Reflecting on a year where much has happened across the world of data and analytics, below we make our predictions for key trends to look out for 2017. We’d love to hear your thoughts and comments on them.
With an increasing shortage of data science skills the demand for self-service analytics has never been higher. 2016 saw a shift in organizational mentality to adopt data visualisation technologies to empower their business users to perform self-service analytics to counter-act the skills shortage & improve time to value. This trend will continue to grow throughout 2017 and will in-turn allow data scientists to concentrate on high value, higher complexity work building advanced, predictive and prescriptive models. It will become standardized for business users to create their own reports and analytical views without the need for IT intervention.
With more self-service analytics, the preparation of data will be vital and we’ll therefore see a continuation of the shift towards automated data preparation. Gartner states, “The trend toward ease of use and agility that has disrupted the BI and analytics markets is also occurring for data integration”. Therefore as Gartner predicts, 2017 is likely to see organizations adopt automated data preparation technology, thus eliminating the hours spent building workflows and algorithms by automating these into repeatable workflows that can be used by both technical and non-technical personnel across the business.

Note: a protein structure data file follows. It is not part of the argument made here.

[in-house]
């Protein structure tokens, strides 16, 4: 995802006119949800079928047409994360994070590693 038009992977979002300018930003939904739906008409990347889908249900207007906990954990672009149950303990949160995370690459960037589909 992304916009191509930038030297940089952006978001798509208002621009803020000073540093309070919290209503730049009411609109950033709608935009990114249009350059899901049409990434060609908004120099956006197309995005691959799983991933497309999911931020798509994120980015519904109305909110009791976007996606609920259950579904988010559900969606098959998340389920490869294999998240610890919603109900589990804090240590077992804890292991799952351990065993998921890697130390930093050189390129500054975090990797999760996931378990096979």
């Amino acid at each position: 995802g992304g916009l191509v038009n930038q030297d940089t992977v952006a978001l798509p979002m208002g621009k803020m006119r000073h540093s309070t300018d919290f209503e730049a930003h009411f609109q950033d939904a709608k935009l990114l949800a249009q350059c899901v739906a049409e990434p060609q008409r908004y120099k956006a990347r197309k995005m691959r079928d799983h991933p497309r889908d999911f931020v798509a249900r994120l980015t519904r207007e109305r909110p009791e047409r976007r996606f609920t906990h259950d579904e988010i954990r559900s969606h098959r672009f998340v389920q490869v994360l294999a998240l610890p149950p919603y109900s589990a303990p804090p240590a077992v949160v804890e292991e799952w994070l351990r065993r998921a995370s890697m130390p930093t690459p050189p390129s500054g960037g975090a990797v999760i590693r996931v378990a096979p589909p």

Predictive analytics is becoming a reality for many organizations in 2016 - developing algorithms to predict with some probability future events. A safe bet is that as self-service BI and analysis encourages more data-driven business, predictive and prescriptive analytics will become more widespread through 2017. With the ability to continually and automatically process new data to improve the accuracy of predictions and provide better decision options, the focus on the minds of many CIO’s will be to reach the stage of maturity in their data strategy where they can effectively perform prescriptive analytics..
It’s widely reported that 80-90% of business information resides in unstructured formats; it’s been inevitable that the world of analytics would tackle this vast data source. With data now residing in an array of sources that are only growing as a result of the explosion of the Internet of Things (IOT) for instance, technology companies have risen to the challenge and are rapidly developing tools to do this. It will become a necessity for organizations to encompass all aspects of data, structured, unstructured, internal and external or face being left behind by the competition. As well as optimizing the use of existing unstructured data, natural language querying and generation look set to play a big part in 2017, taking self-service analytics to the next level.